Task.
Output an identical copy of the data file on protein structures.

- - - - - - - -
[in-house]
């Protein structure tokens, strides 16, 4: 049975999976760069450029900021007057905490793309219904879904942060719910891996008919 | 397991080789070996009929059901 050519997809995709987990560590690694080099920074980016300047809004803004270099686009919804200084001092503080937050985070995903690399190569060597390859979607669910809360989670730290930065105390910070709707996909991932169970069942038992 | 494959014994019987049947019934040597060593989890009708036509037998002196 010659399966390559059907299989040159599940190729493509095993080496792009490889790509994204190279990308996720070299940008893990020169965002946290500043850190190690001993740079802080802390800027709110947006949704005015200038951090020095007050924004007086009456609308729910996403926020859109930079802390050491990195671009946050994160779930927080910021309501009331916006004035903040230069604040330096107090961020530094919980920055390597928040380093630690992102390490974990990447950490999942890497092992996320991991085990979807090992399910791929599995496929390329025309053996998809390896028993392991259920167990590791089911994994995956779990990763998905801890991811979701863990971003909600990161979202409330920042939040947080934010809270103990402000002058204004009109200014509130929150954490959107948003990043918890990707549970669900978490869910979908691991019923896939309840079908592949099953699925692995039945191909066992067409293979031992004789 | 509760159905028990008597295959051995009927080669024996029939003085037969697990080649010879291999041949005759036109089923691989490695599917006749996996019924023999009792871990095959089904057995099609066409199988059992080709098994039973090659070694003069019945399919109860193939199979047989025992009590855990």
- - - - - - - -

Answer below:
[in-house]
């Protein structure tokens, strides 16, 4: 049975999976760069450029900021007057905490793309219904879904942060719910891996008919 | 397991080789070996009929059901 050519997809995709987990560590690694080099920074980016300047809004803004270099686009919804200084001092503080937050985070995903690399190569060597390859979607669910809360989670730290930065105390910070709707996909991932169970069942038992 | 494959014994019987049947019934040597060593989890009708036509037998002196 010659399966390559059907299989040159599940190729493509095993080496792009490889790509994204190279990308996720070299940008893990020169965002946290500043850190190690001993740079802080802390800027709110947006949704005015200038951090020095007050924004007086009456609308729910996403926020859109930079802390050491990195671009946050994160779930927080910021309501009331916006004035903040230069604040330096107090961020530094919980920055390597928040380093630690992102390490974990990447950490999942890497092992996320991991085990979807090992399910791929599995496929390329025309053996998809390896028993392991259920167990590791089911994994995956779990990763998905801890991811979701863990971003909600990161979202409330920042939040947080934010809270103990402000002058204004009109200014509130929150954490959107948003990043918890990707549970669900978490869910979908691991019923896939309840079908592949099953699925692995039945191909066992067409293979031992004789 | 509760159905028990008597295959051995009927080669024996029939003085037969697990080649010879291999041949005759036109089923691989490695599917006749996996019924023999009792871990095959089904057995099609066409199988059992080709098994039973090659070694003069019945399919109860193939199979047989025992009590855990």